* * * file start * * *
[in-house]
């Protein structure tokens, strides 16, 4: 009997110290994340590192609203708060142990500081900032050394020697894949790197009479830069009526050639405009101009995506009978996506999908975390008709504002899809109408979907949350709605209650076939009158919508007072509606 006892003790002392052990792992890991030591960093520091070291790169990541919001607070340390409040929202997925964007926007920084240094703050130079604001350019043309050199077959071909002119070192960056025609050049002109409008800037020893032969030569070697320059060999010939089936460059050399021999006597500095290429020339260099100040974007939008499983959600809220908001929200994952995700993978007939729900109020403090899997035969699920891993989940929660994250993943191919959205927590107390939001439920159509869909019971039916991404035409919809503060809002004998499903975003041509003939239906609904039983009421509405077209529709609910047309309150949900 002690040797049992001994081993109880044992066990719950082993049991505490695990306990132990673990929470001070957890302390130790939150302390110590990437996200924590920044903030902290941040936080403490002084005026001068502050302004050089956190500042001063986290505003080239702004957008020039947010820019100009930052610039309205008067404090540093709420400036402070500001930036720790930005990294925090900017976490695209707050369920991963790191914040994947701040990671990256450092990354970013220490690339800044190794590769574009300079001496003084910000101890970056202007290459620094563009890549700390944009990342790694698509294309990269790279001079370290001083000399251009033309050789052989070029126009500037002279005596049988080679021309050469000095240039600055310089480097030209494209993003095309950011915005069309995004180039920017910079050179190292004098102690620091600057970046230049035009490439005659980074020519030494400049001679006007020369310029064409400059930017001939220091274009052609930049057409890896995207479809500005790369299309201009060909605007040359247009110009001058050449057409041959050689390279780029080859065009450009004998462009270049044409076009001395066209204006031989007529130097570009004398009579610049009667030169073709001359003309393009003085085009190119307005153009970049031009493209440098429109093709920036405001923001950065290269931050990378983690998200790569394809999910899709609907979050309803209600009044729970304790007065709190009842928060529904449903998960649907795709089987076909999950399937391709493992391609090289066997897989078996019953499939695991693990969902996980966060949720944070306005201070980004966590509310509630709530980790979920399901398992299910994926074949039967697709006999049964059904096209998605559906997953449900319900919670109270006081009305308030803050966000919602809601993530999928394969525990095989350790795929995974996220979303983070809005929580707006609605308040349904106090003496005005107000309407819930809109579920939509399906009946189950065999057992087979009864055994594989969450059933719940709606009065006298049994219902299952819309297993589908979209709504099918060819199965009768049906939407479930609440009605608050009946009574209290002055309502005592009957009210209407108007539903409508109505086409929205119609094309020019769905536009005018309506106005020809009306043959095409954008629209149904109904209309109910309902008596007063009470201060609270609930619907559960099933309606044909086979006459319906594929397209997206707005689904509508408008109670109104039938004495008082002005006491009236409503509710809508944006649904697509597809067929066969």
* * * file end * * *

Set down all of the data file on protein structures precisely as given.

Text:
[in-house]
């Protein structure tokens, strides 16, 4: 009997110290994340590192609203708060142990500081900032050394020697894949790197009479830069009526050639405009101009995506009978996506999908975390008709504002899809109408979907949350709605209650076939009158919508007072509606 006892003790002392052990792992890991030591960093520091070291790169990541919001607070340390409040929202997925964007926007920084240094703050130079604001350019043309050199077959071909002119070192960056025609050049002109409008800037020893032969030569070697320059060999010939089936460059050399021999006597500095290429020339260099100040974007939008499983959600809220908001929200994952995700993978007939729900109020403090899997035969699920891993989940929660994250993943191919959205927590107390939001439920159509869909019971039916991404035409919809503060809002004998499903975003041509003939239906609904039983009421509405077209529709609910047309309150949900 002690040797049992001994081993109880044992066990719950082993049991505490695990306990132990673990929470001070957890302390130790939150302390110590990437996200924590920044903030902290941040936080403490002084005026001068502050302004050089956190500042001063986290505003080239702004957008020039947010820019100009930052610039309205008067404090540093709420400036402070500001930036720790930005990294925090900017976490695209707050369920991963790191914040994947701040990671990256450092990354970013220490690339800044190794590769574009300079001496003084910000101890970056202007290459620094563009890549700390944009990342790694698509294309990269790279001079370290001083000399251009033309050789052989070029126009500037002279005596049988080679021309050469000095240039600055310089480097030209494209993003095309950011915005069309995004180039920017910079050179190292004098102690620091600057970046230049035009490439005659980074020519030494400049001679006007020369310029064409400059930017001939220091274009052609930049057409890896995207479809500005790369299309201009060909605007040359247009110009001058050449057409041959050689390279780029080859065009450009004998462009270049044409076009001395066209204006031989007529130097570009004398009579610049009667030169073709001359003309393009003085085009190119307005153009970049031009493209440098429109093709920036405001923001950065290269931050990378983690998200790569394809999910899709609907979050309803209600009044729970304790007065709190009842928060529904449903998960649907795709089987076909999950399937391709493992391609090289066997897989078996019953499939695991693990969902996980966060949720944070306005201070980004966590509310509630709530980790979920399901398992299910994926074949039967697709006999049964059904096209998605559906997953449900319900919670109270006081009305308030803050966000919602809601993530999928394969525990095989350790795929995974996220979303983070809005929580707006609605308040349904106090003496005005107000309407819930809109579920939509399906009946189950065999057992087979009864055994594989969450059933719940709606009065006298049994219902299952819309297993589908979209709504099918060819199965009768049906939407479930609440009605608050009946009574209290002055309502005592009957009210209407108007539903409508109505086409929205119609094309020019769905536009005018309506106005020809009306043959095409954008629209149904109904209309109910309902008596007063009470201060609270609930619907559960099933309606044909086979006459319906594929397209997206707005689904509508408008109670109104039938004495008082002005006491009236409503509710809508944006649904697509597809067929066969």